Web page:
Saturday, 8 February 2014

Home re-creation: salted caramel dark chocolates - attempt #1

After the chocolates & praline level 1 class - I was so excited to practise what I learned in class, at home. I was under the impression that these should be easy to recreate at home but my first home experience proved to be quite the opposite. 

I underestimated the level of difficulty in making chocolates at home without a chocolate tank and proper understanding of chocolate tempering. 

One of the main issues of my first attempt was not tempering the chocolate correctly. There are ideal working temperatures for each type of chocolate and I relied too heavily on my thermometer instead of the proper techniques of tempering. As a result, the chocolates did not contract properly from the mould and I had to bang the mould on my bench quite vigorously before the chocolates came off the mould.



Of course, I had too high of an expectation for my first attempt at home - I had hoped for my chocolates to unmould easily and have beautiful shine. Instead, I got dull looking chocolates with fat bloom. 


I did make the mistake of making too much in my first attempt - couverture chocolate isn't cheap and I wasn't going to just throw them out since the taste was acceptable, so I decided to enrobe them in white chocolate to conceal the fat bloom. 

Lesson learned: Tempering correctly is key! 

Friday, 7 February 2014

Savour school: Chocolates and Pralines level 1

Initially I wasn't planning to attend the chocolates class at all but I'm glad I did because it is something that is easier to recreate at home without the fancy commercial equipment as compared with gateaux.

However, I have to admit I underestimated the difficulty of chocolate making after this class. The whole process seemed so deceivingly easy during class - it seemed like all we had to do was mix, mould, pipe and done! But oh was I so wrong... but I'll leave that for the next post. 

Chocolate tempering:

Chocolate making is hard work - the amount of stirring required gave me sore hand, but maybe I was just using force wrongly. 
so.. much.. chocolate... 

Moulded chocolates:

Once we got past the physical stirring, scrapping, folding.. and generally just providing the chocolate with movement during tempering - the next step was to actually make the chocolates. It is not too hard once you get the hang of it, but a lot of patience is required in each step. If you rush through a certain step or if you're not careful enough, then your chocolates may not turn out well (taste and appearance wise).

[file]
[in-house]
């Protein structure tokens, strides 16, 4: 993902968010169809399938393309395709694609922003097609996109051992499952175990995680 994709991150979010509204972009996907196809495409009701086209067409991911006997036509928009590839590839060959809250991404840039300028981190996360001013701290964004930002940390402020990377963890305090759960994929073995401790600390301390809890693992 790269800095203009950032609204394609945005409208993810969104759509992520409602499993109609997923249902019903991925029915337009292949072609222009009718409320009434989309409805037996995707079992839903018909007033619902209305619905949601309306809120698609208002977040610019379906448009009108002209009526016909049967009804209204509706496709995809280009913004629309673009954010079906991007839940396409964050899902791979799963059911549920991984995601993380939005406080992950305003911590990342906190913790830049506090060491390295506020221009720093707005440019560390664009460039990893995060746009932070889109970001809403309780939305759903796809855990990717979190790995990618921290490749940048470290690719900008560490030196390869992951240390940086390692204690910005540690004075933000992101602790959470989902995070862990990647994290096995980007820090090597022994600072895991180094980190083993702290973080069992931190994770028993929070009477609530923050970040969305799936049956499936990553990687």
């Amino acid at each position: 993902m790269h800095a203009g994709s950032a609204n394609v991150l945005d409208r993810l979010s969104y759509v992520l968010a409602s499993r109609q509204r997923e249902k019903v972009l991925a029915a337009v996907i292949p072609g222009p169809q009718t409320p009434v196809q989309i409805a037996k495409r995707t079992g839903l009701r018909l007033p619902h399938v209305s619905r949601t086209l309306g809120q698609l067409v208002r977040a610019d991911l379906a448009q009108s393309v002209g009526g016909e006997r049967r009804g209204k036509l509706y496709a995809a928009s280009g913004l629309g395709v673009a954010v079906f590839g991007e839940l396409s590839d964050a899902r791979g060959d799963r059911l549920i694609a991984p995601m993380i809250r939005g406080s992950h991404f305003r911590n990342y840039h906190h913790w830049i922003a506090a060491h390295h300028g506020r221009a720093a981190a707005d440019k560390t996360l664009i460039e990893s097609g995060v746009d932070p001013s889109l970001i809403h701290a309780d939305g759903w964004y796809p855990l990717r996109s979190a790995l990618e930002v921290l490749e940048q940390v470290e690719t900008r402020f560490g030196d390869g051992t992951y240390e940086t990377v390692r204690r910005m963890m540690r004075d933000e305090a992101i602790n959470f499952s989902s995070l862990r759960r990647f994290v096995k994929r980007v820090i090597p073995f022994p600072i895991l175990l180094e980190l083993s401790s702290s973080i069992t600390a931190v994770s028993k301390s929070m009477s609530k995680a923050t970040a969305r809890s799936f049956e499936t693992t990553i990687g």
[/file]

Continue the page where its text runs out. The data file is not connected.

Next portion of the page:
Final result: Rows and rows of shiny moulded chocolates! We had to wear gloves and carefully unmould the chocolates! I got told off when I tried touching the chocolates without gloves :p I'm sure we all became chocolate snobs after this class. I certainly do check for scratches, dents and finger prints now whenever I walk past shops which sell handmade chocolates :) 

Enrobed chocolates:

Another process which tested my patience - enrobing praline in chocolate. Oh dear, this type of chocolate actually required you to enrobe each individual chocolate, one by one. It's not just something that is taught and enforced in class. I witnessed the way they prepared Christmas chocolates for their sponsors and they did in fact enrobe trays and trays of pralines individually! The level of patience they possess is something that I'm trying to achieve for myself!!! 

This is what happens when you don't clean your dipping fork after dipping each chocolate - things get stuck and your arrangement gets messy.

Lesson learned from previous batch - still slightly messy but I improved a lot when I tried making them at home :) 

Savour School: Petit Gateaux Continuing education created by Paul Kennedy

This was easily one of my favourite classes at savour. It was a 2-day class and we were taught quite a range of different techniques. Although it is unlikely for me to practise these at home in the near future, I'm still glad that I attended these classes as it has certainly made me appreciate desserts more knowing the amount of effort, thought and time that goes into each slice of cake!


Bamboo
This was easily one of the most interesting part of the class - when our instructor transferred the bamboo print onto the top layer of the 'Bamboo' cake. Chocolate was spread over a really fine mesh with cocoa butter - and voila, intricate design on cake! 





Migoya:

A seemingly easy task required patience and precision - a small mistake (or impatience) resulted in ugly edges. Patience is a virtue! 

Loved the salted caramel centre! 


Blarney:



Passion & Envy:

Macaron in a cake! Genius! 



Friday, 13 December 2013

Savour School: Reflection upon the completion of my classes

Today's class was my final class at Savour (in 2013) and it was as enjoyable and intriguing as ever. It was part 2 of the Level 1 French Entremets class.

I'm not a pastry chef or in the industry for work, I have recently finished studying a totally unrelated degree at University and was fortunate enough to have the support (financially and emotionally) of my family and boyfriend to go through a series of classes.